However, if it is determined in step 528 to not revise elements in the current data model, then a determination is made in step 534 whether recovery operations are to be performed on the current data model. If so, then a determination is made in step 536 whether to reverse the last change in the data model or to reverse multiple changes. If it is determined in step 536 to reverse the last change to the data model, then the last change statement in the data model change stack is selected in step 538.

In step 540, the copy of the data model element indexed to the last change statement is retrieved in its original form from the backup log. The retrieved copy of the data model element is then used in step 542 to generate a change statement operable to reverse the last change operation and change the affected data model element to its original form. The last change statement is then replaced in the data model change stack in step 544 with the reversal change statement. Once replaced, the reversal change statements are time and date stamped in step 570 and the data model change stack is executed in step 572. In various embodiments, execution of the change statements results in change operations being performed on the target data elements. Once the change statements are executed in step 572, the process is repeated, beginning with step 508.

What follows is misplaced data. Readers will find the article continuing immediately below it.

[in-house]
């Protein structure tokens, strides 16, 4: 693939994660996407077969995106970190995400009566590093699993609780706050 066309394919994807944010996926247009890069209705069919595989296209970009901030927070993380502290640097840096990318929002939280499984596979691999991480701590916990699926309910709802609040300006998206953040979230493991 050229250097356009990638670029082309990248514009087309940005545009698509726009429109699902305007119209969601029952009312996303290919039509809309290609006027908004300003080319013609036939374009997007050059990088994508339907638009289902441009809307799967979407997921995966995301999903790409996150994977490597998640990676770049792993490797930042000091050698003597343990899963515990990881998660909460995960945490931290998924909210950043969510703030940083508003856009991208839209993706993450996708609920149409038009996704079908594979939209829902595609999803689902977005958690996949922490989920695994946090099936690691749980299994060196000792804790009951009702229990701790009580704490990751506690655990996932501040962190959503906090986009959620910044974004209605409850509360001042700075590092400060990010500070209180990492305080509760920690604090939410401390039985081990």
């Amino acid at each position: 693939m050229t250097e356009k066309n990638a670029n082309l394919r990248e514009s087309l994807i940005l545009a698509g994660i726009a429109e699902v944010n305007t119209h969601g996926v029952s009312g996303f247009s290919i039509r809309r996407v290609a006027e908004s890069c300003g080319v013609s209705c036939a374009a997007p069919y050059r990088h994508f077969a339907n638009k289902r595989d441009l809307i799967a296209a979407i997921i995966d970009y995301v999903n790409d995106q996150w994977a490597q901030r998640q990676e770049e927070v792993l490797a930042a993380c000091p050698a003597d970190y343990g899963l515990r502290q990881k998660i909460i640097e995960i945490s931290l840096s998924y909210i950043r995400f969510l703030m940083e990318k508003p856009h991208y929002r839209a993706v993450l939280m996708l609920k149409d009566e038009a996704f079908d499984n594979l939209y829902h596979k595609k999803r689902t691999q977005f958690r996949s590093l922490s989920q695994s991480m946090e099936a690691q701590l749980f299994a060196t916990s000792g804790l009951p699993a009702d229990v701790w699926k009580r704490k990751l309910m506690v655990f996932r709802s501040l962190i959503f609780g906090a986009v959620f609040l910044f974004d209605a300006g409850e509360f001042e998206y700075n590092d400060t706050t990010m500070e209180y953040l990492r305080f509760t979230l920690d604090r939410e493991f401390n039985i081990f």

However, if it is determined in step 536 to reverse multiple change operations, then multiple change statements in the data model change stack are selected in step 546. In step 548, the copies of the data model elements indexed to the selected change statements are retrieved in their original form from the backup log. The retrieved copies of the data model elements are then used in step 548 to generate change statements operable to reverse the selected change operations and change the affected data model elements to their original form. The multiple change statements are then replaced in the data model change stack in step 550 with the reversal change statements. Once replaced, the reversal change statements are time and date stamped in step 570 and the data model change stack is executed in change operations being performed on the target data elements. Once the change statements are executed in step 572, the process is repeated, beginning with step 508.